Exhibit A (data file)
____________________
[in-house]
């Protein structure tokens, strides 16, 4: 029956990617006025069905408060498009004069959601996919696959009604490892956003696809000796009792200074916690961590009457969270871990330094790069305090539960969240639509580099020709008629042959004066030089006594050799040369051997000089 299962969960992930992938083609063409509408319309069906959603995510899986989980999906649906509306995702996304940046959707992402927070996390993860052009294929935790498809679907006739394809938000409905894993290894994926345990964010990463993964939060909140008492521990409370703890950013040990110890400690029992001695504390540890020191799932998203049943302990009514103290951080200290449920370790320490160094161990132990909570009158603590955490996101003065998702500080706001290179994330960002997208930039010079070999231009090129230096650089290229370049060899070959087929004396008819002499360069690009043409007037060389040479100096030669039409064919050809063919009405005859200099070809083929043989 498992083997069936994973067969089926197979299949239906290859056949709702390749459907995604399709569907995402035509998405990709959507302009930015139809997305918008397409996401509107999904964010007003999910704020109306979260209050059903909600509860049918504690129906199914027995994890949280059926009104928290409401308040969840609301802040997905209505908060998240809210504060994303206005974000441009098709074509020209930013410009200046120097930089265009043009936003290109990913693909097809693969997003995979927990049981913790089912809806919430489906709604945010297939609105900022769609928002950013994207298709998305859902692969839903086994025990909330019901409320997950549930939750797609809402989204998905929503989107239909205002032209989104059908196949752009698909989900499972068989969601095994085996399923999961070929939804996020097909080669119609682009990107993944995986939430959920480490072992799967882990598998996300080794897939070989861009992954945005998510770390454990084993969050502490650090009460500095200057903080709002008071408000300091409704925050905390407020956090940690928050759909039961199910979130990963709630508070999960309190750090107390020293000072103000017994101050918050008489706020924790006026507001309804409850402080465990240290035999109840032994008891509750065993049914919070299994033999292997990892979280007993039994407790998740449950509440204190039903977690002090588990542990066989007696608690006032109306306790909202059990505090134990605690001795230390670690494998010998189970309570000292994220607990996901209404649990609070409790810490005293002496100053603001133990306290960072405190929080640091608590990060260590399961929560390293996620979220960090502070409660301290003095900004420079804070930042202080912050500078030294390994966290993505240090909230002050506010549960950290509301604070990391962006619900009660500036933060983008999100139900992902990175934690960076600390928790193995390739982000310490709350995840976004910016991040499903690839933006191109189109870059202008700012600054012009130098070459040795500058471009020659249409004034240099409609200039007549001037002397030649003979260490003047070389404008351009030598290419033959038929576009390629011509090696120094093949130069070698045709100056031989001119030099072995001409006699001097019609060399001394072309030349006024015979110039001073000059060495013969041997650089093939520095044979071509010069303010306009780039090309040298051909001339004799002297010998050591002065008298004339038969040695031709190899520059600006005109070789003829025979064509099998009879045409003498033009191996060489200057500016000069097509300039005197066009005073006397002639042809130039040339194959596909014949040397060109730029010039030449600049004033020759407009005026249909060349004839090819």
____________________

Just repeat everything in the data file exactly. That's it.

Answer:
[in-house]
């Protein structure tokens, strides 16, 4: 029956990617006025069905408060498009004069959601996919696959009604490892956003696809000796009792200074916690961590009457969270871990330094790069305090539960969240639509580099020709008629042959004066030089006594050799040369051997000089 299962969960992930992938083609063409509408319309069906959603995510899986989980999906649906509306995702996304940046959707992402927070996390993860052009294929935790498809679907006739394809938000409905894993290894994926345990964010990463993964939060909140008492521990409370703890950013040990110890400690029992001695504390540890020191799932998203049943302990009514103290951080200290449920370790320490160094161990132990909570009158603590955490996101003065998702500080706001290179994330960002997208930039010079070999231009090129230096650089290229370049060899070959087929004396008819002499360069690009043409007037060389040479100096030669039409064919050809063919009405005859200099070809083929043989 498992083997069936994973067969089926197979299949239906290859056949709702390749459907995604399709569907995402035509998405990709959507302009930015139809997305918008397409996401509107999904964010007003999910704020109306979260209050059903909600509860049918504690129906199914027995994890949280059926009104928290409401308040969840609301802040997905209505908060998240809210504060994303206005974000441009098709074509020209930013410009200046120097930089265009043009936003290109990913693909097809693969997003995979927990049981913790089912809806919430489906709604945010297939609105900022769609928002950013994207298709998305859902692969839903086994025990909330019901409320997950549930939750797609809402989204998905929503989107239909205002032209989104059908196949752009698909989900499972068989969601095994085996399923999961070929939804996020097909080669119609682009990107993944995986939430959920480490072992799967882990598998996300080794897939070989861009992954945005998510770390454990084993969050502490650090009460500095200057903080709002008071408000300091409704925050905390407020956090940690928050759909039961199910979130990963709630508070999960309190750090107390020293000072103000017994101050918050008489706020924790006026507001309804409850402080465990240290035999109840032994008891509750065993049914919070299994033999292997990892979280007993039994407790998740449950509440204190039903977690002090588990542990066989007696608690006032109306306790909202059990505090134990605690001795230390670690494998010998189970309570000292994220607990996901209404649990609070409790810490005293002496100053603001133990306290960072405190929080640091608590990060260590399961929560390293996620979220960090502070409660301290003095900004420079804070930042202080912050500078030294390994966290993505240090909230002050506010549960950290509301604070990391962006619900009660500036933060983008999100139900992902990175934690960076600390928790193995390739982000310490709350995840976004910016991040499903690839933006191109189109870059202008700012600054012009130098070459040795500058471009020659249409004034240099409609200039007549001037002397030649003979260490003047070389404008351009030598290419033959038929576009390629011509090696120094093949130069070698045709100056031989001119030099072995001409006699001097019609060399001394072309030349006024015979110039001073000059060495013969041997650089093939520095044979071509010069303010306009780039090309040298051909001339004799002297010998050591002065008298004339038969040695031709190899520059600006005109070789003829025979064509099998009879045409003498033009191996060489200057500016000069097509300039005197066009005073006397002639042809130039040339194959596909014949040397060109730029010039030449600049004033020759407009005026249909060349004839090819």